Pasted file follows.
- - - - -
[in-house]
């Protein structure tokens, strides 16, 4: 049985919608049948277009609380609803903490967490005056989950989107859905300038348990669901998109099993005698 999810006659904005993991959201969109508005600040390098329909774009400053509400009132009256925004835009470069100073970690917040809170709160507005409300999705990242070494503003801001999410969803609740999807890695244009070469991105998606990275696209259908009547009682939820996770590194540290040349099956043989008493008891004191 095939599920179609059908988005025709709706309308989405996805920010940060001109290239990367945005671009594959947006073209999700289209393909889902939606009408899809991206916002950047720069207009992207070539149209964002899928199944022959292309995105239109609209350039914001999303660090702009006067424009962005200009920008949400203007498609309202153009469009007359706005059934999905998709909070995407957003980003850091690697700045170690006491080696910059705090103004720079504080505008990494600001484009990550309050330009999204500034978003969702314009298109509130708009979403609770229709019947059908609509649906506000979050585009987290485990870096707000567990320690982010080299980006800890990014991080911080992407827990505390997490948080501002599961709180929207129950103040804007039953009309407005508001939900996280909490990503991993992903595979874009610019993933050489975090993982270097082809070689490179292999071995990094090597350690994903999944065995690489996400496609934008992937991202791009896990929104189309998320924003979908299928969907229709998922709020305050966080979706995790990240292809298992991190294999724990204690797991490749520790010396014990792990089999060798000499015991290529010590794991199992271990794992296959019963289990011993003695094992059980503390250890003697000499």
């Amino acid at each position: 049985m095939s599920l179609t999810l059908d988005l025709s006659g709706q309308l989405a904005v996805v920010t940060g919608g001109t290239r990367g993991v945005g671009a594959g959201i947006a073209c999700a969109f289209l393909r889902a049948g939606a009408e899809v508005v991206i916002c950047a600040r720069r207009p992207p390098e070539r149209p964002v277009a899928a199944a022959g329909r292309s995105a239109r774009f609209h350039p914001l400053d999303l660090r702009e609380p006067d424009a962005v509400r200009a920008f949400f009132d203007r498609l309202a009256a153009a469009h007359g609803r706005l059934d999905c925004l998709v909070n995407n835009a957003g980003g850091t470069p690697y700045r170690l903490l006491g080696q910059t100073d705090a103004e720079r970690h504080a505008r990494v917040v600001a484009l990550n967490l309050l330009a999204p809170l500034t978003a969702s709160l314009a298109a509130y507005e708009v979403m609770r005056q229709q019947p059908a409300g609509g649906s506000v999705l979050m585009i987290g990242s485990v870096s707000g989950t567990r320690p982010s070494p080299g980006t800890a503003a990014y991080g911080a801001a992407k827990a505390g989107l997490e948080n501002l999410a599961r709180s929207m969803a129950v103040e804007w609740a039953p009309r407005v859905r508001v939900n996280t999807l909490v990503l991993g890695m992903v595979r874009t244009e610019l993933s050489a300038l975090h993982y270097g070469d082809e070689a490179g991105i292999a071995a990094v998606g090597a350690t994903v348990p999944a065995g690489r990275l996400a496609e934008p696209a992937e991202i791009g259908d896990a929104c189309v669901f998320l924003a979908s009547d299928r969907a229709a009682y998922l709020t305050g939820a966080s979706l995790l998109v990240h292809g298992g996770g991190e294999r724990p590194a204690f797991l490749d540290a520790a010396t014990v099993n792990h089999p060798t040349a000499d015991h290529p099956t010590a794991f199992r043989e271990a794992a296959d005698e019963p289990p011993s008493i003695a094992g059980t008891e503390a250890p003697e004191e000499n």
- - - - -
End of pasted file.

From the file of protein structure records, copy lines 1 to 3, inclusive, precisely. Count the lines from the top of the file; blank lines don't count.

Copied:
[in-house]
């Protein structure tokens, strides 16, 4: 049985919608049948277009609380609803903490967490005056989950989107859905300038348990669901998109099993005698 999810006659904005993991959201969109508005600040390098329909774009400053509400009132009256925004835009470069100073970690917040809170709160507005409300999705990242070494503003801001999410969803609740999807890695244009070469991105998606990275696209259908009547009682939820996770590194540290040349099956043989008493008891004191 095939599920179609059908988005025709709706309308989405996805920010940060001109290239990367945005671009594959947006073209999700289209393909889902939606009408899809991206916002950047720069207009992207070539149209964002899928199944022959292309995105239109609209350039914001999303660090702009006067424009962005200009920008949400203007498609309202153009469009007359706005059934999905998709909070995407957003980003850091690697700045170690006491080696910059705090103004720079504080505008990494600001484009990550309050330009999204500034978003969702314009298109509130708009979403609770229709019947059908609509649906506000979050585009987290485990870096707000567990320690982010080299980006800890990014991080911080992407827990505390997490948080501002599961709180929207129950103040804007039953009309407005508001939900996280909490990503991993992903595979874009610019993933050489975090993982270097082809070689490179292999071995990094090597350690994903999944065995690489996400496609934008992937991202791009896990929104189309998320924003979908299928969907229709998922709020305050966080979706995790990240292809298992991190294999724990204690797991490749520790010396014990792990089999060798000499015991290529010590794991199992271990794992296959019963289990011993003695094992059980503390250890003697000499």
């Amino acid at each position: 049985m095939s599920l179609t999810l059908d988005l025709s006659g709706q309308l989405a904005v996805v920010t940060g919608g001109t290239r990367g993991v945005g671009a594959g959201i947006a073209c999700a969109f289209l393909r889902a049948g939606a009408e899809v508005v991206i916002c950047a600040r720069r207009p992207p390098e070539r149209p964002v277009a899928a199944a022959g329909r292309s995105a239109r774009f609209h350039p914001l400053d999303l660090r702009e609380p006067d424009a962005v509400r200009a920008f949400f009132d203007r498609l309202a009256a153009a469009h007359g609803r706005l059934d999905c925004l998709v909070n995407n835009a957003g980003g850091t470069p690697y700045r170690l903490l006491g080696q910059t100073d705090a103004e720079r970690h504080a505008r990494v917040v600001a484009l990550n967490l309050l330009a999204p809170l500034t978003a969702s709160l314009a298109a509130y507005e708009v979403m609770r005056q229709q019947p059908a409300g609509g649906s506000v999705l979050m585009i987290g990242s485990v870096s707000g989950t567990r320690p982010s070494p080299g980006t800890a503003a990014y991080g911080a801001a992407k827990a505390g989107l997490e948080n501002l999410a599961r709180s929207m969803a129950v103040e804007w609740a039953p009309r407005v859905r508001v939900n996280t999807l909490v990503l991993g890695m992903v595979r874009t244009e610019l993933s050489a300038l975090h993982y270097g070469d082809e070689a490179g991105i292999a071995a990094v998606g090597a350690t994903v348990p999944a065995g690489r990275l996400a496609e934008p696209a992937e991202i791009g259908d896990a929104c189309v669901f998320l924003a979908s009547d299928r969907a229709a009682y998922l709020t305050g939820a966080s979706l995790l998109v990240h292809g298992g996770g991190e294999r724990p590194a204690f797991l490749d540290a520790a010396t014990v099993n792990h089999p060798t040349a000499d015991h290529p099956t010590a794991f199992r043989e271990a794992a296959d005698e019963p289990p011993s008493i003695a094992g059980t008891e503390a250890p003697e004191e000499n």